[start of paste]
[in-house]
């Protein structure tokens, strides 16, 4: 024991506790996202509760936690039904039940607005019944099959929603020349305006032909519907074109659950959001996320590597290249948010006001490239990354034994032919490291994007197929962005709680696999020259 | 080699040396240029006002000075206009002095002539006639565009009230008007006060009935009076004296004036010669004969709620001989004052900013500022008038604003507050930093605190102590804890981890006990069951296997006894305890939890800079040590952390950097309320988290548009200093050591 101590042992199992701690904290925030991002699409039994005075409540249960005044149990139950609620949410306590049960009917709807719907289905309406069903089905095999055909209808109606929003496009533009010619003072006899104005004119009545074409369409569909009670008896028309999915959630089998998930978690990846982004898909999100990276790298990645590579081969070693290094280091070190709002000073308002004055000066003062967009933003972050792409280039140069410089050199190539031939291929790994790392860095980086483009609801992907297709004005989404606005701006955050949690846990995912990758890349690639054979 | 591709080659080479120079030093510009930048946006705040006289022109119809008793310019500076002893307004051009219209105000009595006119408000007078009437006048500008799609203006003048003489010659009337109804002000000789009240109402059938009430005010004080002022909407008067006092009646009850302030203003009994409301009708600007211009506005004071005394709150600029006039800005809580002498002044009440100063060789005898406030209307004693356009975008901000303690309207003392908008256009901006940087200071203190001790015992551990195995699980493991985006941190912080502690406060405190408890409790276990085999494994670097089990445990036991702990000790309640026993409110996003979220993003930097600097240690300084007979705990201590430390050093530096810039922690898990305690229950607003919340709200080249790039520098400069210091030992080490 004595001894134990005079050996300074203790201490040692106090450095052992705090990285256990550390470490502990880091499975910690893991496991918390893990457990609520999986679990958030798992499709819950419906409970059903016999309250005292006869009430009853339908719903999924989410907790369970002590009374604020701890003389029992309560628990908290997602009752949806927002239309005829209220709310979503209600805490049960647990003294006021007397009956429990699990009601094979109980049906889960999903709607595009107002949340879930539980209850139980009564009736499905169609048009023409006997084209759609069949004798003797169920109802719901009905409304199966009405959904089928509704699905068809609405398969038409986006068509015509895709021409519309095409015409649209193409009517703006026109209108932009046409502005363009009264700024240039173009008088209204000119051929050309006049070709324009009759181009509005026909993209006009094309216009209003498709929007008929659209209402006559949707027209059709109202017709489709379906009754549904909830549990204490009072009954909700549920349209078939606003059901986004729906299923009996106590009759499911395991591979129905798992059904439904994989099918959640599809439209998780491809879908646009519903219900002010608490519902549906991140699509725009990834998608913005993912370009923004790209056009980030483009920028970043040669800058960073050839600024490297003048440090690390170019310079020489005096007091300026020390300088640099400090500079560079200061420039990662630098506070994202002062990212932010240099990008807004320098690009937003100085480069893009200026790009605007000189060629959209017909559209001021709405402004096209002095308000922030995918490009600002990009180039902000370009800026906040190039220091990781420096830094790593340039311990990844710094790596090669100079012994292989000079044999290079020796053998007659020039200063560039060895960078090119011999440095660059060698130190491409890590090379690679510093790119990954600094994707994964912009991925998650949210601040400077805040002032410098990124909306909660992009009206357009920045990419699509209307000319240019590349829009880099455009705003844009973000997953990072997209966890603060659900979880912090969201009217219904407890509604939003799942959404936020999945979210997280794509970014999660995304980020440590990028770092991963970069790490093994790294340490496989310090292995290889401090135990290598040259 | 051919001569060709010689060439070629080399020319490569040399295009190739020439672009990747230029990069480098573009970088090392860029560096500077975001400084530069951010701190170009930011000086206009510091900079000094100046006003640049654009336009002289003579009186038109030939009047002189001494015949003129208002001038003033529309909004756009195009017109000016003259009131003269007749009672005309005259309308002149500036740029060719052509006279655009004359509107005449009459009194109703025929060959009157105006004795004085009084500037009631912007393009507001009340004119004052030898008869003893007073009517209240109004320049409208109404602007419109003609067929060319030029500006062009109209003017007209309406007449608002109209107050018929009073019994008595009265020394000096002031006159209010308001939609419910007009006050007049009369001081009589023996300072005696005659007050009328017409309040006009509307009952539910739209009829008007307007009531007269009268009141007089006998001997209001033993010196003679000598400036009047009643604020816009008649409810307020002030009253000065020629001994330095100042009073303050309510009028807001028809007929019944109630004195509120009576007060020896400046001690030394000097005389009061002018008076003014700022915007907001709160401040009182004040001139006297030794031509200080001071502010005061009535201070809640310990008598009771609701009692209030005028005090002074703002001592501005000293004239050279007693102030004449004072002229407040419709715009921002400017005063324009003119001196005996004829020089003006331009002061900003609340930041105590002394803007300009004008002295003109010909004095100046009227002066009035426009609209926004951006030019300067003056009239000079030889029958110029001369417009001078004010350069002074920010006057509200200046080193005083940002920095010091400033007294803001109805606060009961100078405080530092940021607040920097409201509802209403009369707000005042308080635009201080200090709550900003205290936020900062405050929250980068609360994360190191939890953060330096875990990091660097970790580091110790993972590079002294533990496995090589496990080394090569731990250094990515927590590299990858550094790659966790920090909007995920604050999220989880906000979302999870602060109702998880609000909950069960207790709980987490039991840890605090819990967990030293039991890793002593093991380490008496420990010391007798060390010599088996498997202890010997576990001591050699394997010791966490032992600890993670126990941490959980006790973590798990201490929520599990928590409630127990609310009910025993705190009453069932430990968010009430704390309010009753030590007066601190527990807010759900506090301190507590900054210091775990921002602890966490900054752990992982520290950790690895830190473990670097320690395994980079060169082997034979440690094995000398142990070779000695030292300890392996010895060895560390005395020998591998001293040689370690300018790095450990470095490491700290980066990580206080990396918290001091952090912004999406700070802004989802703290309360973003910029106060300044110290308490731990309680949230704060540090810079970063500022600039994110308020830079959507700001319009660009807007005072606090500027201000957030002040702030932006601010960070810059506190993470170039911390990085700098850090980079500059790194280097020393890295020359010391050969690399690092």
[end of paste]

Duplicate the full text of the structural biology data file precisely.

[in-house]
């Protein structure tokens, strides 16, 4: 024991506790996202509760936690039904039940607005019944099959929603020349305006032909519907074109659950959001996320590597290249948010006001490239990354034994032919490291994007197929962005709680696999020259 | 080699040396240029006002000075206009002095002539006639565009009230008007006060009935009076004296004036010669004969709620001989004052900013500022008038604003507050930093605190102590804890981890006990069951296997006894305890939890800079040590952390950097309320988290548009200093050591 101590042992199992701690904290925030991002699409039994005075409540249960005044149990139950609620949410306590049960009917709807719907289905309406069903089905095999055909209808109606929003496009533009010619003072006899104005004119009545074409369409569909009670008896028309999915959630089998998930978690990846982004898909999100990276790298990645590579081969070693290094280091070190709002000073308002004055000066003062967009933003972050792409280039140069410089050199190539031939291929790994790392860095980086483009609801992907297709004005989404606005701006955050949690846990995912990758890349690639054979 | 591709080659080479120079030093510009930048946006705040006289022109119809008793310019500076002893307004051009219209105000009595006119408000007078009437006048500008799609203006003048003489010659009337109804002000000789009240109402059938009430005010004080002022909407008067006092009646009850302030203003009994409301009708600007211009506005004071005394709150600029006039800005809580002498002044009440100063060789005898406030209307004693356009975008901000303690309207003392908008256009901006940087200071203190001790015992551990195995699980493991985006941190912080502690406060405190408890409790276990085999494994670097089990445990036991702990000790309640026993409110996003979220993003930097600097240690300084007979705990201590430390050093530096810039922690898990305690229950607003919340709200080249790039520098400069210091030992080490 004595001894134990005079050996300074203790201490040692106090450095052992705090990285256990550390470490502990880091499975910690893991496991918390893990457990609520999986679990958030798992499709819950419906409970059903016999309250005292006869009430009853339908719903999924989410907790369970002590009374604020701890003389029992309560628990908290997602009752949806927002239309005829209220709310979503209600805490049960647990003294006021007397009956429990699990009601094979109980049906889960999903709607595009107002949340879930539980209850139980009564009736499905169609048009023409006997084209759609069949004798003797169920109802719901009905409304199966009405959904089928509704699905068809609405398969038409986006068509015509895709021409519309095409015409649209193409009517703006026109209108932009046409502005363009009264700024240039173009008088209204000119051929050309006049070709324009009759181009509005026909993209006009094309216009209003498709929007008929659209209402006559949707027209059709109202017709489709379906009754549904909830549990204490009072009954909700549920349209078939606003059901986004729906299923009996106590009759499911395991591979129905798992059904439904994989099918959640599809439209998780491809879908646009519903219900002010608490519902549906991140699509725009990834998608913005993912370009923004790209056009980030483009920028970043040669800058960073050839600024490297003048440090690390170019310079020489005096007091300026020390300088640099400090500079560079200061420039990662630098506070994202002062990212932010240099990008807004320098690009937003100085480069893009200026790009605007000189060629959209017909559209001021709405402004096209002095308000922030995918490009600002990009180039902000370009800026906040190039220091990781420096830094790593340039311990990844710094790596090669100079012994292989000079044999290079020796053998007659020039200063560039060895960078090119011999440095660059060698130190491409890590090379690679510093790119990954600094994707994964912009991925998650949210601040400077805040002032410098990124909306909660992009009206357009920045990419699509209307000319240019590349829009880099455009705003844009973000997953990072997209966890603060659900979880912090969201009217219904407890509604939003799942959404936020999945979210997280794509970014999660995304980020440590990028770092991963970069790490093994790294340490496989310090292995290889401090135990290598040259 | 051919001569060709010689060439070629080399020319490569040399295009190739020439672009990747230029990069480098573009970088090392860029560096500077975001400084530069951010701190170009930011000086206009510091900079000094100046006003640049654009336009002289003579009186038109030939009047002189001494015949003129208002001038003033529309909004756009195009017109000016003259009131003269007749009672005309005259309308002149500036740029060719052509006279655009004359509107005449009459009194109703025929060959009157105006004795004085009084500037009631912007393009507001009340004119004052030898008869003893007073009517209240109004320049409208109404602007419109003609067929060319030029500006062009109209003017007209309406007449608002109209107050018929009073019994008595009265020394000096002031006159209010308001939609419910007009006050007049009369001081009589023996300072005696005659007050009328017409309040006009509307009952539910739209009829008007307007009531007269009268009141007089006998001997209001033993010196003679000598400036009047009643604020816009008649409810307020002030009253000065020629001994330095100042009073303050309510009028807001028809007929019944109630004195509120009576007060020896400046001690030394000097005389009061002018008076003014700022915007907001709160401040009182004040001139006297030794031509200080001071502010005061009535201070809640310990008598009771609701009692209030005028005090002074703002001592501005000293004239050279007693102030004449004072002229407040419709715009921002400017005063324009003119001196005996004829020089003006331009002061900003609340930041105590002394803007300009004008002295003109010909004095100046009227002066009035426009609209926004951006030019300067003056009239000079030889029958110029001369417009001078004010350069002074920010006057509200200046080193005083940002920095010091400033007294803001109805606060009961100078405080530092940021607040920097409201509802209403009369707000005042308080635009201080200090709550900003205290936020900062405050929250980068609360994360190191939890953060330096875990990091660097970790580091110790993972590079002294533990496995090589496990080394090569731990250094990515927590590299990858550094790659966790920090909007995920604050999220989880906000979302999870602060109702998880609000909950069960207790709980987490039991840890605090819990967990030293039991890793002593093991380490008496420990010391007798060390010599088996498997202890010997576990001591050699394997010791966490032992600890993670126990941490959980006790973590798990201490929520599990928590409630127990609310009910025993705190009453069932430990968010009430704390309010009753030590007066601190527990807010759900506090301190507590900054210091775990921002602890966490900054752990992982520290950790690895830190473990670097320690395994980079060169082997034979440690094995000398142990070779000695030292300890392996010895060895560390005395020998591998001293040689370690300018790095450990470095490491700290980066990580206080990396918290001091952090912004999406700070802004989802703290309360973003910029106060300044110290308490731990309680949230704060540090810079970063500022600039994110308020830079959507700001319009660009807007005072606090500027201000957030002040702030932006601010960070810059506190993470170039911390990085700098850090980079500059790194280097020393890295020359010391050969690399690092």